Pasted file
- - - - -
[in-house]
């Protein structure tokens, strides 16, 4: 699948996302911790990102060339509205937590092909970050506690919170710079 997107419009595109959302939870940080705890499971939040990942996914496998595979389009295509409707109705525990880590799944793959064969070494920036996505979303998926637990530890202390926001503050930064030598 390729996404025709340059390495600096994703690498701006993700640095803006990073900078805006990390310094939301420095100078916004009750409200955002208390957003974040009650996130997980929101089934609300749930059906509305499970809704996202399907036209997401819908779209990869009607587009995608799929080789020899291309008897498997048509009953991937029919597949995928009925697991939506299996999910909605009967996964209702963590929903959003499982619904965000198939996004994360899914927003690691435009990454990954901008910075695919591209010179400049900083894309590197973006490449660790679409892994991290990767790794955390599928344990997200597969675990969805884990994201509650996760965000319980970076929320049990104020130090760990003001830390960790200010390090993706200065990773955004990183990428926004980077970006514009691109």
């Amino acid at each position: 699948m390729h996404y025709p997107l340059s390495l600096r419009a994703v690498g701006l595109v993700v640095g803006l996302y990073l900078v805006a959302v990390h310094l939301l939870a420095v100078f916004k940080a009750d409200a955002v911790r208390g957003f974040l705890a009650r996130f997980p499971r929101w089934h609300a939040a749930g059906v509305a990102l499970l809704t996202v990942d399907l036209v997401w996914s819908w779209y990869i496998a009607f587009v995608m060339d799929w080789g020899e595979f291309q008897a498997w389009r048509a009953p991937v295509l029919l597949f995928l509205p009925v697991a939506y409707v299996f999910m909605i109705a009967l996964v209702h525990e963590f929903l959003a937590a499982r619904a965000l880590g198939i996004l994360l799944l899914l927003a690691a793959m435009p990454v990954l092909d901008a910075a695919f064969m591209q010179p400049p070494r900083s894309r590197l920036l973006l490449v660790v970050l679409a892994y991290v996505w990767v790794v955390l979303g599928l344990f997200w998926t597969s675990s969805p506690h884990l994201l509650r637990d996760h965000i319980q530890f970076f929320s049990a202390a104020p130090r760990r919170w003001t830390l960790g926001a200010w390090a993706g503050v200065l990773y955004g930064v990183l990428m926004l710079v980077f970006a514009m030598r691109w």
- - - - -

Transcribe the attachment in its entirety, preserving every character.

[in-house]
């Protein structure tokens, strides 16, 4: 699948996302911790990102060339509205937590092909970050506690919170710079 997107419009595109959302939870940080705890499971939040990942996914496998595979389009295509409707109705525990880590799944793959064969070494920036996505979303998926637990530890202390926001503050930064030598 390729996404025709340059390495600096994703690498701006993700640095803006990073900078805006990390310094939301420095100078916004009750409200955002208390957003974040009650996130997980929101089934609300749930059906509305499970809704996202399907036209997401819908779209990869009607587009995608799929080789020899291309008897498997048509009953991937029919597949995928009925697991939506299996999910909605009967996964209702963590929903959003499982619904965000198939996004994360899914927003690691435009990454990954901008910075695919591209010179400049900083894309590197973006490449660790679409892994991290990767790794955390599928344990997200597969675990969805884990994201509650996760965000319980970076929320049990104020130090760990003001830390960790200010390090993706200065990773955004990183990428926004980077970006514009691109």
């Amino acid at each position: 699948m390729h996404y025709p997107l340059s390495l600096r419009a994703v690498g701006l595109v993700v640095g803006l996302y990073l900078v805006a959302v990390h310094l939301l939870a420095v100078f916004k940080a009750d409200a955002v911790r208390g957003f974040l705890a009650r996130f997980p499971r929101w089934h609300a939040a749930g059906v509305a990102l499970l809704t996202v990942d399907l036209v997401w996914s819908w779209y990869i496998a009607f587009v995608m060339d799929w080789g020899e595979f291309q008897a498997w389009r048509a009953p991937v295509l029919l597949f995928l509205p009925v697991a939506y409707v299996f999910m909605i109705a009967l996964v209702h525990e963590f929903l959003a937590a499982r619904a965000l880590g198939i996004l994360l799944l899914l927003a690691a793959m435009p990454v990954l092909d901008a910075a695919f064969m591209q010179p400049p070494r900083s894309r590197l920036l973006l490449v660790v970050l679409a892994y991290v996505w990767v790794v955390l979303g599928l344990f997200w998926t597969s675990s969805p506690h884990l994201l509650r637990d996760h965000i319980q530890f970076f929320s049990a202390a104020p130090r760990r919170w003001t830390l960790g926001a200010w390090a993706g503050v200065l990773y955004g930064v990183l990428m926004l710079v980077f970006a514009m030598r691109w």